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A car manufacturer is interested in conducting a study to estimate the mean stopping distance for a new type of brakes when used in a car that is traveling at 60 miles per hour. These new brakes will be installed on cars of the same model and the stopping distance will be observed. The cost of each observation is $100. A budget of $12,000 is available to conduct the study and the goal is to carry it out in the most economical way possible. Preliminary studies indicate that s=12 feet for stopping distances.

(a) Are sufficient funds available to estimate the mean stopping distance to within 2 feet of the true mean stopping distance with 95% confidence? Explain your answer.

(b) A regulatory agency requires a 95% level of confidence for an estimate of mean stopping distance that is within 2 feet of the true mean stopping distance. The car manufacturer cannot exceed the budget of $12,000 for the study. Discuss the consequences of these constraints.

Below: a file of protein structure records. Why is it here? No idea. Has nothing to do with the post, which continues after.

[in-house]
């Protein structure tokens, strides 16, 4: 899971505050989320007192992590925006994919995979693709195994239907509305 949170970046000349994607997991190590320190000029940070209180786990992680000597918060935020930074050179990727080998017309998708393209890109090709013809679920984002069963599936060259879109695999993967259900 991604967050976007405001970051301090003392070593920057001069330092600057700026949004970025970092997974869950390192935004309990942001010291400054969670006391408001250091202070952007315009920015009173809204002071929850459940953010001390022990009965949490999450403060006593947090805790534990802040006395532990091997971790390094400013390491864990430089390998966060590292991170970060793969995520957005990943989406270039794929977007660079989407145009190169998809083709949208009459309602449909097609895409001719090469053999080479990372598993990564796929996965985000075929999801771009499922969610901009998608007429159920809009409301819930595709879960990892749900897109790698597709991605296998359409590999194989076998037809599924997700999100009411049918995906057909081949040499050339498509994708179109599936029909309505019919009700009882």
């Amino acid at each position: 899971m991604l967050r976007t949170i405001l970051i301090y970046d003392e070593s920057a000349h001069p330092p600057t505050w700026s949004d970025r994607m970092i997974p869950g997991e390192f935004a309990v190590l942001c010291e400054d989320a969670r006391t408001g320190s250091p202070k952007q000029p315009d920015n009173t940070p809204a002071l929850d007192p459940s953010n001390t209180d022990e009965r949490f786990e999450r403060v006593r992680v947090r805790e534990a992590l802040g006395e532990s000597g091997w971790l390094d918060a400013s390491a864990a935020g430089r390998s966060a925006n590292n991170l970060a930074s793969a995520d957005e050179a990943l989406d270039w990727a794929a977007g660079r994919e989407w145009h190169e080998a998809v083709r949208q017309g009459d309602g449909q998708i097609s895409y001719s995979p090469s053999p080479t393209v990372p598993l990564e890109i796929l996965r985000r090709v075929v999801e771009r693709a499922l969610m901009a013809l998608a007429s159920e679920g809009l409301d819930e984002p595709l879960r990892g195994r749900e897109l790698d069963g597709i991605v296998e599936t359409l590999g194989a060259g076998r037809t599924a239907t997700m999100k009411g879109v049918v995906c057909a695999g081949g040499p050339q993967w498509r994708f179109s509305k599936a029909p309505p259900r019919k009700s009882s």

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    a) there are not sufficient funds. THe required sample size is 139 cars, and if each car will cost $100, then the total cost for estimating the mean stopping distance to within 2 feet of the true mean is $139,000, which is more than the budget will allow.

    b) $12,000 is not enough money to be within 2 feet of the true mean with 95% confidence. $12,000 only allows for 120 cars to be tested, and 139 are required. Given these constraints, the consequences are that the company will not be 95% confident on the mean stopping distance for their brakes, which could lead to car accidents and possible lawsuits.

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